FSA-sponsored Academic Study Shows HFT Does NOT Reduce Institutional Investor Trading Costs


A January 2013 paper written by Brogaard, Hendershott, Hunt, Latza, Pedace, and Ysusi, titled High Frequency Trading and the Execution Costs of Institutional Investors, attempts to take on a lofty goal: set out to prove that HFT does not harm institutional investors. It looks at TWO data sets – one that tries to capture institutional trading costs, and another that is an attempt at a proxy for HFT activity.

This paper studies whether high-frequency trading (HFT) increases the execution costs of institutional investors. We use technology upgrades that lower the latency of the London Stock Exchange to obtain variation in the level of HFT over time. Following upgrades, the level of HFT increases.  Around these shocks to HFT, as far as can be measured, institutional traders’ execution costs remain unchanged. Thus, we find no evidence that these increases in HFT activity impacted institutional execution costs.

The FSA-sponsored work makes many assumptions in its (perceived-to-us) quest to sanitize and champion HFT. We believe it falls short, and not only because in all of its methodology it still does not conclude that HFT lowers institutional trading costs, only that it doesn’t increase them, but because of flaws in its assumptions.

–          The paper studies trading in the UK’s 250 largest stocks by capitalization. It does not look at mid and small caps.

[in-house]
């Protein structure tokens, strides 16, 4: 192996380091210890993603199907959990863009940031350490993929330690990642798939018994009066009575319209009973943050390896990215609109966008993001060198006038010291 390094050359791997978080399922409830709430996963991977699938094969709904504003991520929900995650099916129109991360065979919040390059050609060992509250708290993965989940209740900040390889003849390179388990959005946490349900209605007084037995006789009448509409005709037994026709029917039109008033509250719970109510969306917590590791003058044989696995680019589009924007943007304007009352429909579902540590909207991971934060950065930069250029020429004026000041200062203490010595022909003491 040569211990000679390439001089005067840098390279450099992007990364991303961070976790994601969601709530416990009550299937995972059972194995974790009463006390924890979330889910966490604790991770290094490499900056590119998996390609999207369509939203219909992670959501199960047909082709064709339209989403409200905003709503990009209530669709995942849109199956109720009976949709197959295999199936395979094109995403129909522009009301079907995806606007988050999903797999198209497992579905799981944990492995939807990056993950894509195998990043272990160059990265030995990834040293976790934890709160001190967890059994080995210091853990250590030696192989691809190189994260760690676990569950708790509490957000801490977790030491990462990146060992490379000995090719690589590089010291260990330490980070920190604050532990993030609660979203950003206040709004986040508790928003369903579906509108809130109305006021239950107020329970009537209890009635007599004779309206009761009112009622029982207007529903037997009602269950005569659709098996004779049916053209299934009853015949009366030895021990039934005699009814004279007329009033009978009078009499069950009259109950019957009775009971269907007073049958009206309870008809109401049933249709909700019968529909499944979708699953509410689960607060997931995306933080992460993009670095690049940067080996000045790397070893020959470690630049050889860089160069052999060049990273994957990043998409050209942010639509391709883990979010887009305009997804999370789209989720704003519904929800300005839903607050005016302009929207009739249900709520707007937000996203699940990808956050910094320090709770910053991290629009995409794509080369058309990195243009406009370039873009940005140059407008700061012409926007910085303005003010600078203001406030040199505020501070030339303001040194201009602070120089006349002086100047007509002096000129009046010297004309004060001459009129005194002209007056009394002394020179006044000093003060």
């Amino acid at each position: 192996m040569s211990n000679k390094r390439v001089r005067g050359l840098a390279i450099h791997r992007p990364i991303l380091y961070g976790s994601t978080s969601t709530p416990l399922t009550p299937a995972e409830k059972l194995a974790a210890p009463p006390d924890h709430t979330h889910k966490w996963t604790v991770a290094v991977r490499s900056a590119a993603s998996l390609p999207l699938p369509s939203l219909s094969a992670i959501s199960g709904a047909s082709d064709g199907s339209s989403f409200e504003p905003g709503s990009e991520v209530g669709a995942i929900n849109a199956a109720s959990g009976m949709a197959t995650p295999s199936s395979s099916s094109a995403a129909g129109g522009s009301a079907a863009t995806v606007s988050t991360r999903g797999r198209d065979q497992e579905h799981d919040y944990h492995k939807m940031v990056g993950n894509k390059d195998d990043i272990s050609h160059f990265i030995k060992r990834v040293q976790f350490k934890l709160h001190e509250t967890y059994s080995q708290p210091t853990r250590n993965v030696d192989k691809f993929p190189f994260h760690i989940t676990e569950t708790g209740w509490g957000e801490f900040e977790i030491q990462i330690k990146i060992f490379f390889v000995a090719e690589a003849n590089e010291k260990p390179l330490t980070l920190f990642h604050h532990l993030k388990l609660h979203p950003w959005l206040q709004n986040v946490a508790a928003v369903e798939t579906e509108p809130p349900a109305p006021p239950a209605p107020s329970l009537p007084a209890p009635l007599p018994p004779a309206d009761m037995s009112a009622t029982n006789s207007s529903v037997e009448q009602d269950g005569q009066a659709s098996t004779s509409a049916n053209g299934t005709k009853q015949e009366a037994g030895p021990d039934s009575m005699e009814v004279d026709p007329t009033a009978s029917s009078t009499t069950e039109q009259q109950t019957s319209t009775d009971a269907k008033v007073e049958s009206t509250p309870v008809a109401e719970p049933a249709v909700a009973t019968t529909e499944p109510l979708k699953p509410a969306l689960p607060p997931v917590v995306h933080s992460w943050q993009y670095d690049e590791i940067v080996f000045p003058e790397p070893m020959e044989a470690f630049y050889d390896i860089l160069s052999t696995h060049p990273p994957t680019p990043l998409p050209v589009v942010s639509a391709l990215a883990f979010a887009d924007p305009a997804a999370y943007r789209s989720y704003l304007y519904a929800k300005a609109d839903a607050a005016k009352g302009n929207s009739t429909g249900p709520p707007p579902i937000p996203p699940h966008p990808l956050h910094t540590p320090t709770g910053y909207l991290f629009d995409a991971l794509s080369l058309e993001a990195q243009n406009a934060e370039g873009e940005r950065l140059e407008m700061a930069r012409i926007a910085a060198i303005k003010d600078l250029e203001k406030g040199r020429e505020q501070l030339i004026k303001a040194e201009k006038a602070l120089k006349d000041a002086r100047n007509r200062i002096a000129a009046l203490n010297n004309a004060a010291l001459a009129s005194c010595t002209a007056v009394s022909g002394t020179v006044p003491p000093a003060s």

–          The paper uses FSA TRS data, which only includes HFT activity from registered entities, and not unregistered HFTs. The authors decide who is and who are not HFTs, and they exclude any HFT-oriented activity originating from firms whose primary function is not HFT –i.e. they exclude all banks. Like Knight, Goldman, Barclays, Lehman, Bear, Morgan Stanley, etc. Their data also doesn’t capture HFT activity from unregistered HFTs.


–          The paper observed only HFT data only through July 2010. Also in their statistical study they choose to focus only on data prior to May 2010. What major event off the top of your heads, that was a home-run for HFT activity, happened in May 2010 that is excluded from their study? LOL. Also, while data on HFT trades exists after July 2010, the authors do not choose to use it because a requirement was eased for HFT trade reporting, and HFT trade reporting decreased after that. The make an assumption here that HFT trading as a trend still increased, however, which is an assumption that many folks would disagree with. I guess we will never know whether the decrease in HFT activity after July 2010 was responsible for a decrease in institutional trading costs since then.


–          The study excludes data on institutional execution costs between July 2007 and June 2009 – the financial crisis – where institutional costs increased.


–          And it removes HFT data from the financial crisis of 2008-2009, which we don’t frankly understand why.

Even with a setup like this, the paper still doesn’t conclude that HFT has reduced transaction costs for institutions; it only concludes that it hasn’t increased them. So… Where’s The Beef?